[Here’s an example of a good BYON narrative. A couple of things to keep in mind: the writer’s approach represents only one way to tackle the assignment; every piece of writing can be improved, and this example is no exception; in this essay, the writers uses paragraphs and examples to develop their main ideas.]
BYON: Coraline (2009)
The film Coraline, directed by Henry Selick, is about a young girl who recently moves to Oregon that discovers “The Other World” through a secret door in her house. In the beginning of the film, Coraline is focused on herself and ignores the wants and needs of those around her. As she falls into the “Other World,” she learns about false appearances when dealing with the “Other Mother”‘s tricks. Once she returns, Coraline gains a more mature perspective of the world as a whole instead of centered around herself. The film consistently uses imagery, vision and eyes as allegories for perspective.
When the film begins, Coraline begins with a bad mood because her parents forced her to move to Oregon. At the Pink Palace Apartments, Coraline’s neighbors all seem old, retired and uninteresting. Her other neighbor Wybie, the landlord’s grandson, seems annoying and bothersome to her because he follows her everywhere like a “stalker”. The apartments and surrounding grounds are decayed, barren, dull, and bleak. Her parents seem to never pay attention to Coraline, and treat her like a nuisance. Both parents are also in bad health because of their overwhelming amounts of work.Coraline views everyone that is around her as annoyances to her life, and feels the most pity for herself for being stuck living so far away from her friends.
As Coraline explores the Pink Palace Apartments, she finds a secret door which leads her to the “Other World”. Immediately upon entering the “Other World,” the films colors become more vibrant and lively. In the “Other World,” she still seems to be at the Pink Palace Apartments with all the same neighbors and her parents; however, the building looks as if it’s new with fresh paint and the grounds are now blooming with a garden full of flowers. As Coraline enters the house in the “Other World,” she meets her “Other Mother” and “Other Father” who seem more inviting and loving than her real parents but have buttons for eyes (as does everyone else in the “Other World”). The buttons in the “Other World” both represent artificiality and a barrier to see what is real and true. In the “Other World” Coraline learns about false appearances as she realizes that her “Other Mother” is plotting to steal her soul as she has done with three previous children. Coraline learns that all the vibrant scenes and extravagant gifts are just manifestations by the “Other Mother”. The “Other Mother” kidnaps Coraline’s parents, and the only way Coraline can return to reality with her real parents is to find the eyes of the children that the “Other Mother” has stolen the souls of. Coraline is able to find the three sets of eyes around the “Other World” with the help of all her neighbors.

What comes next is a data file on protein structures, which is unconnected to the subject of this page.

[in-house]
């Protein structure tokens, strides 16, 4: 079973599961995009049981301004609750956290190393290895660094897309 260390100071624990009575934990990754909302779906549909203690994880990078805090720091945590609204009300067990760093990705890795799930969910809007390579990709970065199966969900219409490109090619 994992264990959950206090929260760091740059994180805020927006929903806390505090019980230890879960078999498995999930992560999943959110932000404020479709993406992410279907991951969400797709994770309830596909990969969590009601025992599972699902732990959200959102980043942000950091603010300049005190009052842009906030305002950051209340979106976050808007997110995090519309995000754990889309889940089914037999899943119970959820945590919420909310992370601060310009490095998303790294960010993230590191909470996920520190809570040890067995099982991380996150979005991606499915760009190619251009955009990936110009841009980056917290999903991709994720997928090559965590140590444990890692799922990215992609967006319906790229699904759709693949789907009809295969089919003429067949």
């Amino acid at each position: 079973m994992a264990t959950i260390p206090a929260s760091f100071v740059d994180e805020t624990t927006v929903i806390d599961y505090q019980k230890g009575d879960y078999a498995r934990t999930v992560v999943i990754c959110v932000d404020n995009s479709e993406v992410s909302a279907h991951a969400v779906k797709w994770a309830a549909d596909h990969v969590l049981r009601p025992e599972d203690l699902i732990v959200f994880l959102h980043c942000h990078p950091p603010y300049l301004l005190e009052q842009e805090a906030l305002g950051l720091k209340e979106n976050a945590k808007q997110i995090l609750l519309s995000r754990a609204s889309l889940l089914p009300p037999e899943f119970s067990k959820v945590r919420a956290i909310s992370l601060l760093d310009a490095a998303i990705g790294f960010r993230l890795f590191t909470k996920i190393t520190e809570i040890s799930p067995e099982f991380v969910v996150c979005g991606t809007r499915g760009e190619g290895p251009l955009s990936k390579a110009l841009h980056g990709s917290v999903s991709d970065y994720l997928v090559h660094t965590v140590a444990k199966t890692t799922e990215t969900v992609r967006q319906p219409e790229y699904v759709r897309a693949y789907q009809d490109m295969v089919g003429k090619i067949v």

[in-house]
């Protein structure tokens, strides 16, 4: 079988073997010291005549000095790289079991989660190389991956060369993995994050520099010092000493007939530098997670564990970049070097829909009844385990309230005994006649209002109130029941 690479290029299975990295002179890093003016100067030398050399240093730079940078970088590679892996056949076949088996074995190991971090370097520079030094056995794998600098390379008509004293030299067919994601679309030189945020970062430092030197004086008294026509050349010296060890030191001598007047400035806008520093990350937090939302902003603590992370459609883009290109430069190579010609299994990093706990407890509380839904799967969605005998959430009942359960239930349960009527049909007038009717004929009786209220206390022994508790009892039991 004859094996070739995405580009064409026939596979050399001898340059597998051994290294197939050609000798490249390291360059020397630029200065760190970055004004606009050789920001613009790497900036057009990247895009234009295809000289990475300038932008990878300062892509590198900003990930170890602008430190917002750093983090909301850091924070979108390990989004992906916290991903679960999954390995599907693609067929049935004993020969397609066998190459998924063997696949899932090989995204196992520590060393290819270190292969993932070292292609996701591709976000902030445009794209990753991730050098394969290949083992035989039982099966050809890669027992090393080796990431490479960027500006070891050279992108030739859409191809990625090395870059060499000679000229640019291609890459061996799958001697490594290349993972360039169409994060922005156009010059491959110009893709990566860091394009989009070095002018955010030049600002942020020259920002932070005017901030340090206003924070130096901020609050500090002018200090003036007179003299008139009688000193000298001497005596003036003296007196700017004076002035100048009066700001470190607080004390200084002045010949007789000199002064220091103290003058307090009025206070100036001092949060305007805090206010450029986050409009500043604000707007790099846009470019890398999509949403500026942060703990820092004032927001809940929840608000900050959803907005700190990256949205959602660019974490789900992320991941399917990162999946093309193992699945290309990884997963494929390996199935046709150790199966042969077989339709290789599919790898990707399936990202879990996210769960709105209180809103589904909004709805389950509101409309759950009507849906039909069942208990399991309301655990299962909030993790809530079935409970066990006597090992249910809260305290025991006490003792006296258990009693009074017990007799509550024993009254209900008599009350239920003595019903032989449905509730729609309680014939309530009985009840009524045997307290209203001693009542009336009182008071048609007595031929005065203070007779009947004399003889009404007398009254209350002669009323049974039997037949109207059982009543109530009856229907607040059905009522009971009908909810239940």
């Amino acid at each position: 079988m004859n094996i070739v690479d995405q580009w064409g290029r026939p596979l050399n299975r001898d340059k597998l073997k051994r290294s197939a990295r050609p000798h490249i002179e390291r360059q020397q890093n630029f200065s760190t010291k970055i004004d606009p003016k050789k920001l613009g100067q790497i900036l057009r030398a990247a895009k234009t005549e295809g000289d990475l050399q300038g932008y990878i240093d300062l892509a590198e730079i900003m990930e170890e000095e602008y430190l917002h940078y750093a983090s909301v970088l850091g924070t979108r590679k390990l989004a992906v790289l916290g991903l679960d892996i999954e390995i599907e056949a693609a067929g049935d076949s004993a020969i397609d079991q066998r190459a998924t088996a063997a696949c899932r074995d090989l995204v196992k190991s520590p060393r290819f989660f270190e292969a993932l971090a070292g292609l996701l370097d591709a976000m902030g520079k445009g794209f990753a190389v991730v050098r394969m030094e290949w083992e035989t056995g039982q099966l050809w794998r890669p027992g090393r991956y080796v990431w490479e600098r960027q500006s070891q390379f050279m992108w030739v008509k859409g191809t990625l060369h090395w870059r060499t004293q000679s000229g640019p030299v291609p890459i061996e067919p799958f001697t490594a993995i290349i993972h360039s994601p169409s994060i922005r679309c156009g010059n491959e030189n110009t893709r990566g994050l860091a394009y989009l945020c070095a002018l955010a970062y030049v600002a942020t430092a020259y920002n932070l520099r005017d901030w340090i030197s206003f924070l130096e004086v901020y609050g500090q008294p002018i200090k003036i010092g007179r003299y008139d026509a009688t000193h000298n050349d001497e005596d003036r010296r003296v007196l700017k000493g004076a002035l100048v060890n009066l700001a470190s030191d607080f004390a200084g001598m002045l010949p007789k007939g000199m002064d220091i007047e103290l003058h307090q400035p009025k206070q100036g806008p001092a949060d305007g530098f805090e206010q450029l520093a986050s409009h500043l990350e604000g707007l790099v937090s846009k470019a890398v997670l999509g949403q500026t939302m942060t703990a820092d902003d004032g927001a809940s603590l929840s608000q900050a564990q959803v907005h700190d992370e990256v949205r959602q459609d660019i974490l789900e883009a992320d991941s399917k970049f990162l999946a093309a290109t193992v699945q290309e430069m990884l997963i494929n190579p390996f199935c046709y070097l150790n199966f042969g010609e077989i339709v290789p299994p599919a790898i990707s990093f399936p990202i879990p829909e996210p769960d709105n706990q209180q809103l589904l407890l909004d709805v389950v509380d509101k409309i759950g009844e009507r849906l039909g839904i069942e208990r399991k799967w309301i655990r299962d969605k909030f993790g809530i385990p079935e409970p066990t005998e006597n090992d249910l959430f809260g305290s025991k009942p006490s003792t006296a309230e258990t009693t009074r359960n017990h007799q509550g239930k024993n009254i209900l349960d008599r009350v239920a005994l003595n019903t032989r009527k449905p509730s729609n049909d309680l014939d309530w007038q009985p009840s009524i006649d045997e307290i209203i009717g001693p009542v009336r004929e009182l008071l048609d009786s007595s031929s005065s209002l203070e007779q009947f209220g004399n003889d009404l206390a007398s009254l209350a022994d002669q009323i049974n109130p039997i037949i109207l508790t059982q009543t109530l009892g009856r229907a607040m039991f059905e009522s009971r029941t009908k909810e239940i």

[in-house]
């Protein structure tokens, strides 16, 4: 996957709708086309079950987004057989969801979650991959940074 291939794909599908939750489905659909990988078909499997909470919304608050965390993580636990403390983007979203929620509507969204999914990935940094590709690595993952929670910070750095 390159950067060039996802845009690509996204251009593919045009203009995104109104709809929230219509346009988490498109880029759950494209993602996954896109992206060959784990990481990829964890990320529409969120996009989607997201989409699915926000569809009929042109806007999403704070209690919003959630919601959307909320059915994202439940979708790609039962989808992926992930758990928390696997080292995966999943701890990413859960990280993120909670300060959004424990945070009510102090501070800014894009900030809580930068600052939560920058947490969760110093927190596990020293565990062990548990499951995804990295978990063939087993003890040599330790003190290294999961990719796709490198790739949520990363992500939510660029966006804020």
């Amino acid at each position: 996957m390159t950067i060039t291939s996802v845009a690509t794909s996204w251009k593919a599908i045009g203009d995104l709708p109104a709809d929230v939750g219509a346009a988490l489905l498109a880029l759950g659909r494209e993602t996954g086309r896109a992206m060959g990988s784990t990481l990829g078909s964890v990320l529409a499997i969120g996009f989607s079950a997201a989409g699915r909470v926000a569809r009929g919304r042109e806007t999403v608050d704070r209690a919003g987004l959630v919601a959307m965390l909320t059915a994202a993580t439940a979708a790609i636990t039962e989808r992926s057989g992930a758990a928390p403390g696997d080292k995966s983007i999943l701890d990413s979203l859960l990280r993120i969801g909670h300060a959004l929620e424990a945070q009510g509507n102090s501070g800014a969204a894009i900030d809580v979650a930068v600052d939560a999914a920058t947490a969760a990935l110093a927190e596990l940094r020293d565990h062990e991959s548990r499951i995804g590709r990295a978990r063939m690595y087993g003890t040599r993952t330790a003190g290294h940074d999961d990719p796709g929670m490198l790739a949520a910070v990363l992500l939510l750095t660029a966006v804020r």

As Coraline returns to reality with her real parents, she becomes happy and content with the world around her. Her parents haven’t noticed that she’s been gone at all or remembered anything of the “Other World”. However, Coraline has gained perspective of the world around her through the trials of finding the lost children’s eyes. Therefore, Coraline is only able to make progression by literally seeking eyes as a way of being able to “see” the real world around her.
Coraline is able to gain a wider and more mature perspective of the world by being able to accept and appreciate the help of the neighbors who she hated in the beginning of the film. By the end of the film, Coraline gains selflessness, perspective and maturity through her tests and trials in the “Other World”.